Paradise Island (Parasite Island), Rock Island, and later just the Island was Houston’s first designated punk rock venue, an exile’s dive on Main Street converted from a former Mexican restaurant. The club was run from 1978 to 1983, debuting many local first wave acts such as Christian Oppression (later the Hates, Houston’s longest running punk band) and AK-47 while also hosting nationally famous bands, including X, Black Flag, and Dead Kennedys.

In a 1979 interview by John Peters for WILD DOG #3, Island owner Phil Hicks spoke candidly about whether his club would survive overhead and damage costs from unruly punk crowds or sell out to disco investors, Austin versus Houston, Legionaire’s Disease’s notorious performances, and whether to leave broken glass on the floor in the spirit of its destructive shows.

“If rock’n’roll doesn’t pay the bills then I will be satisfied that I have experimented at all levels,” he said. “I don’t think it’s fair for me to support a building and not to at least be able to experiment and try different things. I have never put popular rock’n’roll bands in here, not because of the budget, but because I started out with a game plan of having a place so that unexposed talent or bands could come in here, so they would have a place to play in front of people and could get a start. Momentumwise [sic], emotionally – so they could get out of their practice room.”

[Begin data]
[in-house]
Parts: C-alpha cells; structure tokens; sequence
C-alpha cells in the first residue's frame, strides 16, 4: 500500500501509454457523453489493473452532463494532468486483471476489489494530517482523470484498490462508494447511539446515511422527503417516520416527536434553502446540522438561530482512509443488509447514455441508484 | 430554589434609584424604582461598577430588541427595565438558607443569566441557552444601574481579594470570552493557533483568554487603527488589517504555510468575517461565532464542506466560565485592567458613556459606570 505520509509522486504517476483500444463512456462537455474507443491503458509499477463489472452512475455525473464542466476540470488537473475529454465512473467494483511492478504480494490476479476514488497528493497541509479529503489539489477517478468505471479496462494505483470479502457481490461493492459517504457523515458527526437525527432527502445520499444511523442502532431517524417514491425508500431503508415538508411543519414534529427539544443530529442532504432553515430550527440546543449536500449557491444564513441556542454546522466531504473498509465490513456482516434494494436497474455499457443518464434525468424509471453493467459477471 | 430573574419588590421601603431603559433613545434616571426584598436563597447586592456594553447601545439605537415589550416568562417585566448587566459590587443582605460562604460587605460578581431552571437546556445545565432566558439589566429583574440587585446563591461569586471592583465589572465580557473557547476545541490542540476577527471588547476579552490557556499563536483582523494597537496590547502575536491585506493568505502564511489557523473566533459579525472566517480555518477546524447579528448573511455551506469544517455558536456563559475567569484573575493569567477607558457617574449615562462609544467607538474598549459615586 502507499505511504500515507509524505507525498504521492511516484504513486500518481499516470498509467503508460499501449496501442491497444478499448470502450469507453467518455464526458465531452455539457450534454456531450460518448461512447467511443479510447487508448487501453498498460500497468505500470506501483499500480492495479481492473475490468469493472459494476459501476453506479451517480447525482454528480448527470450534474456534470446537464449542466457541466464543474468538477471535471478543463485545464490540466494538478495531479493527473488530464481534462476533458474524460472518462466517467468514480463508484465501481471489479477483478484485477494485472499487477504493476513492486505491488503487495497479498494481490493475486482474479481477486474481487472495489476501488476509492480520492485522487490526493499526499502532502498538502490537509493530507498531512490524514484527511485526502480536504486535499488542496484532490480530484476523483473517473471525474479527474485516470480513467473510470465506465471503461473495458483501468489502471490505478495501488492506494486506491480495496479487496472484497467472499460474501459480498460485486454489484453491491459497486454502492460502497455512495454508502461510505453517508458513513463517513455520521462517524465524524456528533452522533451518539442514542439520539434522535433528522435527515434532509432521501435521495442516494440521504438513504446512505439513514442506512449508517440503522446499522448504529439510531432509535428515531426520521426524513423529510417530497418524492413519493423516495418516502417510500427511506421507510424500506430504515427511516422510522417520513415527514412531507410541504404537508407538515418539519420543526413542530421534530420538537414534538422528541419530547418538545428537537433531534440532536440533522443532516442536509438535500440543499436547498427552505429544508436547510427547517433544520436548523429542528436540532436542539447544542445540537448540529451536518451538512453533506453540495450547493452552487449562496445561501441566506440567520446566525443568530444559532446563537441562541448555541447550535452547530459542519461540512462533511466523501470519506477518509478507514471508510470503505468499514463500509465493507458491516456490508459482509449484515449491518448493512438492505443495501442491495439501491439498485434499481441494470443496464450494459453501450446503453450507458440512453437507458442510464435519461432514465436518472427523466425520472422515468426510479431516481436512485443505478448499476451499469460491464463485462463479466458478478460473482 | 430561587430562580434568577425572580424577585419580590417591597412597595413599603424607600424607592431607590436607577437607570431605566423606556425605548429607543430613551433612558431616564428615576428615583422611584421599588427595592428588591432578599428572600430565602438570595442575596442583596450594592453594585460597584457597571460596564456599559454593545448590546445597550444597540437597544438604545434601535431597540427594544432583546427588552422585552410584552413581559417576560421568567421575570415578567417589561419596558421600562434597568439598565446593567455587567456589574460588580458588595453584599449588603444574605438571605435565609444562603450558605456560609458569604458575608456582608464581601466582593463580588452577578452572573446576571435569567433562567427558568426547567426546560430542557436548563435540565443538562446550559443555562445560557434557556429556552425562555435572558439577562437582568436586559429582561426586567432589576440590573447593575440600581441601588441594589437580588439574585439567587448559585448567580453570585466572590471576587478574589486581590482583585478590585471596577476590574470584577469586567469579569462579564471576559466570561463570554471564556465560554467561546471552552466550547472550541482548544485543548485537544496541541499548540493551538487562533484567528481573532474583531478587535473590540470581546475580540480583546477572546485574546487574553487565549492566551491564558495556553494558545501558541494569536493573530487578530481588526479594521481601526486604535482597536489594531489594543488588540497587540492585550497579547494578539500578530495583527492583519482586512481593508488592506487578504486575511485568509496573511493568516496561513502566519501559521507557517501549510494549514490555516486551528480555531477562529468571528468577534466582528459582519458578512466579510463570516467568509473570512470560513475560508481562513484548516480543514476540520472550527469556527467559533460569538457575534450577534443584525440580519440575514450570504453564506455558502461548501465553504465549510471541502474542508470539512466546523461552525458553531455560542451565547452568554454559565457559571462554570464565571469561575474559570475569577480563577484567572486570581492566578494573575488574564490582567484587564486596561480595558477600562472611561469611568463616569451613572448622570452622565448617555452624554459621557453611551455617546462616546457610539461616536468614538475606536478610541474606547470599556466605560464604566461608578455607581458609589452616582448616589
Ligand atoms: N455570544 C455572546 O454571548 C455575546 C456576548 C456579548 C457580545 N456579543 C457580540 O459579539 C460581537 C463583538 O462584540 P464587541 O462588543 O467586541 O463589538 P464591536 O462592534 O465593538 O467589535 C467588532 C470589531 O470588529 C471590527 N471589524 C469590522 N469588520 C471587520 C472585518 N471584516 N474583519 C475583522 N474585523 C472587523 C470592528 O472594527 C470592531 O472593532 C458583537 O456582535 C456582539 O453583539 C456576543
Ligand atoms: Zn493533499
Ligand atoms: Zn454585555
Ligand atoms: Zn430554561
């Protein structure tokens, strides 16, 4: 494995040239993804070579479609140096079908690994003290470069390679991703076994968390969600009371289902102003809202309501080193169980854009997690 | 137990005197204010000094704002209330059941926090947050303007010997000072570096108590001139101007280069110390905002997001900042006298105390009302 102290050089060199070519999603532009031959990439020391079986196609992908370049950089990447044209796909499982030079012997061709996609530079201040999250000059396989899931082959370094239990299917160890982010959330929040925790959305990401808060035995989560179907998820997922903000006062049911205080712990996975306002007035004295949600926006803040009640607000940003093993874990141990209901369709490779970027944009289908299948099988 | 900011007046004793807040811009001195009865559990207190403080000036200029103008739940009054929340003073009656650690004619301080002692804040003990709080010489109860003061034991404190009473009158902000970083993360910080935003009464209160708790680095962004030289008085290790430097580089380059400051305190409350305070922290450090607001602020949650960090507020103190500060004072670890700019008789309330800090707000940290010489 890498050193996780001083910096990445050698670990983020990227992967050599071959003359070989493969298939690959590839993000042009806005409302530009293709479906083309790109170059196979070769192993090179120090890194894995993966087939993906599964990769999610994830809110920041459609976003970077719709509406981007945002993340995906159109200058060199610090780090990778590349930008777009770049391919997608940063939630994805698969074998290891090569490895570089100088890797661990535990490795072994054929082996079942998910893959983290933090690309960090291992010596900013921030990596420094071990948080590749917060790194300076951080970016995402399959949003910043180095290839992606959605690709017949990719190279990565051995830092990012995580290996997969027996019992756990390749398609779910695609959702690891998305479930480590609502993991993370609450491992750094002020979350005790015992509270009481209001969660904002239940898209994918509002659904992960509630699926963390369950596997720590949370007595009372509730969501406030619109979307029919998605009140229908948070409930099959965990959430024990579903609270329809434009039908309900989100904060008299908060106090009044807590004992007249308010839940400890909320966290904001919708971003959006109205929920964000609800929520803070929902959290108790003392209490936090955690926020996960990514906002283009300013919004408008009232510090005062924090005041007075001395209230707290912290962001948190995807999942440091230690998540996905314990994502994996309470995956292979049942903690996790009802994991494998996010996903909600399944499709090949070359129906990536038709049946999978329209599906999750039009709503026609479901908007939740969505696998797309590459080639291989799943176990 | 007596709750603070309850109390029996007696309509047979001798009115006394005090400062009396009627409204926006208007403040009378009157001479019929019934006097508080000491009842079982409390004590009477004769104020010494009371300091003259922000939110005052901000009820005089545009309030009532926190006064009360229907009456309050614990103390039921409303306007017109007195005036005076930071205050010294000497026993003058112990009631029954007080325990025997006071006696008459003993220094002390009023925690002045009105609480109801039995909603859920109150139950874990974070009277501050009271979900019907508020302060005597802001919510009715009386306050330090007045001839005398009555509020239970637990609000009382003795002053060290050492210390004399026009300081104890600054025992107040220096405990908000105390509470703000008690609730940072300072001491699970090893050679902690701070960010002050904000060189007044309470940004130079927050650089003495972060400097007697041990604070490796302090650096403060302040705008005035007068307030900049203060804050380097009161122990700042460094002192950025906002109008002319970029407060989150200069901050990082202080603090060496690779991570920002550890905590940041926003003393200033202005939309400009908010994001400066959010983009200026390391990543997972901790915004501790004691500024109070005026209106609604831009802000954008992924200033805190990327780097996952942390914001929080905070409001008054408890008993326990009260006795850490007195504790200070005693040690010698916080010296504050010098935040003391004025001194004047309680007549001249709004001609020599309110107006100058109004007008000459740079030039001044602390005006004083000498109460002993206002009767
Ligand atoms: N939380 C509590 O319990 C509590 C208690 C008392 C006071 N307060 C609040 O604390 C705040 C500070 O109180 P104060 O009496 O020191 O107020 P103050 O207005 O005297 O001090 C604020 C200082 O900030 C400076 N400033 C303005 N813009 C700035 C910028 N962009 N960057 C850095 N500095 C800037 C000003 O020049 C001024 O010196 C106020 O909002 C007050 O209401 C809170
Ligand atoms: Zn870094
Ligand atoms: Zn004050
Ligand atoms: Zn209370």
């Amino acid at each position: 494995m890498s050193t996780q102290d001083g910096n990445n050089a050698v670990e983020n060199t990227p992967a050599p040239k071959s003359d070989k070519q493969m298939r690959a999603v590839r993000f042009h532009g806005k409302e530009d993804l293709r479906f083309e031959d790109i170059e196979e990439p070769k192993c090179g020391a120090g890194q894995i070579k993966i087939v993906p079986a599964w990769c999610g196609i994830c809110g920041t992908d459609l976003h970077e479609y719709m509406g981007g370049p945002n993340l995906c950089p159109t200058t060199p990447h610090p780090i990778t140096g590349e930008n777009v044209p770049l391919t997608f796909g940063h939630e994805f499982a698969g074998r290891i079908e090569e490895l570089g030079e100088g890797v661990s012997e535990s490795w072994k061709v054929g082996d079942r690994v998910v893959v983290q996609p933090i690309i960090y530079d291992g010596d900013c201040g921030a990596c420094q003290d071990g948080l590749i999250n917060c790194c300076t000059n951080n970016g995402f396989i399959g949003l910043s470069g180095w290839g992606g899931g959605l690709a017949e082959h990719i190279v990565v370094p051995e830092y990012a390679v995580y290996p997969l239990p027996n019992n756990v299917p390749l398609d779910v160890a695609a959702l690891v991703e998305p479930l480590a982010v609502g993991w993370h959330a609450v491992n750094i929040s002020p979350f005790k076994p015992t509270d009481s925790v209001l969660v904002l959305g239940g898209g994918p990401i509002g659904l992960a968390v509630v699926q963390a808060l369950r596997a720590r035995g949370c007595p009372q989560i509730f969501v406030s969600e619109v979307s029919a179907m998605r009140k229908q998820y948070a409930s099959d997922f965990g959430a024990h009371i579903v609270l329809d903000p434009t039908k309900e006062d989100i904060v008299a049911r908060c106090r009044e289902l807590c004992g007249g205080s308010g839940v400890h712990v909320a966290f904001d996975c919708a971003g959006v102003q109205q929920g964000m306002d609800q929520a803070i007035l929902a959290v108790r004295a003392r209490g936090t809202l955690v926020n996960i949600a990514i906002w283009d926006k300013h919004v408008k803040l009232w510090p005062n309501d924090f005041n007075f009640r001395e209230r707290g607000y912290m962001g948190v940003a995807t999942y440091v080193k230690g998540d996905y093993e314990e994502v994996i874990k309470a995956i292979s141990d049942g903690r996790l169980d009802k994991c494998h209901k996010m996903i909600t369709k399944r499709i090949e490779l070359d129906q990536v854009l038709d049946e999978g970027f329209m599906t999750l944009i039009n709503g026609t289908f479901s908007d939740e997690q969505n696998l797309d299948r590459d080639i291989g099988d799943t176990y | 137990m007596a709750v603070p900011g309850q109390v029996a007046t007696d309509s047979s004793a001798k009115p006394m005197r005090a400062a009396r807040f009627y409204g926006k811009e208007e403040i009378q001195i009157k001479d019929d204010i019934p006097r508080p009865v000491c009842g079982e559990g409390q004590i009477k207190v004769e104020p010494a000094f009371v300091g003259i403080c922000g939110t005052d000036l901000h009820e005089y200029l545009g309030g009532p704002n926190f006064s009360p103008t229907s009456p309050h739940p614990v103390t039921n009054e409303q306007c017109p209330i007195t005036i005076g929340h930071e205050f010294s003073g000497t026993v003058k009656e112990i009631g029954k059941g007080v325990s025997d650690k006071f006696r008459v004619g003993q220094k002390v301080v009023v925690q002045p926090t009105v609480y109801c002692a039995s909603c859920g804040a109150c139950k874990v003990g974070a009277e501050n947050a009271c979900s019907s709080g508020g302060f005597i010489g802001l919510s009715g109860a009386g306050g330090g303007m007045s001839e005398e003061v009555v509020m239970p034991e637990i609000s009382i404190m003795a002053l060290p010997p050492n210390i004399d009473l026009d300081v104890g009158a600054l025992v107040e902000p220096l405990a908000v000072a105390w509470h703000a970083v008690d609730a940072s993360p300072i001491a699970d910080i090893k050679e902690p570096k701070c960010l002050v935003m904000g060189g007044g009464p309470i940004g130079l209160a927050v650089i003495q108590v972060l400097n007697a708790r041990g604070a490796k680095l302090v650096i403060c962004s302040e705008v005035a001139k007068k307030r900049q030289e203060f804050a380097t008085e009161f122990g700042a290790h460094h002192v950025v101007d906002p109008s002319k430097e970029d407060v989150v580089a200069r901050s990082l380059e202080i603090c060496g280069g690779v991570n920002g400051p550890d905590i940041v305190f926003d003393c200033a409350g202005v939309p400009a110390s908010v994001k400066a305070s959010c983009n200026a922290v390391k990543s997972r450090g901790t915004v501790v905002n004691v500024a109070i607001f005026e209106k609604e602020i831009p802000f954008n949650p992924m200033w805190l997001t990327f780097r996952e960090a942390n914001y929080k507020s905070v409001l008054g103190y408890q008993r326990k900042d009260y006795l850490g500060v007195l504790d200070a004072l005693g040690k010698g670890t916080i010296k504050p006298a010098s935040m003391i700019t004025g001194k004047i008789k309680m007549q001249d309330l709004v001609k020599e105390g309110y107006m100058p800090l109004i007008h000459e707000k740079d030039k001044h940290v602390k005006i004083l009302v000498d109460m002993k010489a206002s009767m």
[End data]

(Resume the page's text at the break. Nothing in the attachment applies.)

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(Original galley; first page out of six courtesy of Wild Dog Archives.)

Wild Dog Zine: The Normals on New Orleans Punk and the Clash (1979)

Like Houston, little is known on a national scale about the first wave New Orleans punk scene. According to Legionarie’s Disease frontman Jerry Anomie, New Orleans hosted some of the band’s wildest shows.

Henry “Wild Dog” Weissborn and Larry Holmes (aka Larry the Punk), founding editor of New Orleans zine FINAL SOLUTION (F/S), exchanged news about the local punk scenes. “Back in the day, every city had one fanzine writing about the music in their town, their bands. Henry had Houston, I had New Orleans, and Henry and I traded articles, traded fanzines,” Holmes told Wild Dog Archives. Launched in 1979, the same year as WILD DOG, F/S ran for nine issues until it folded in 1981.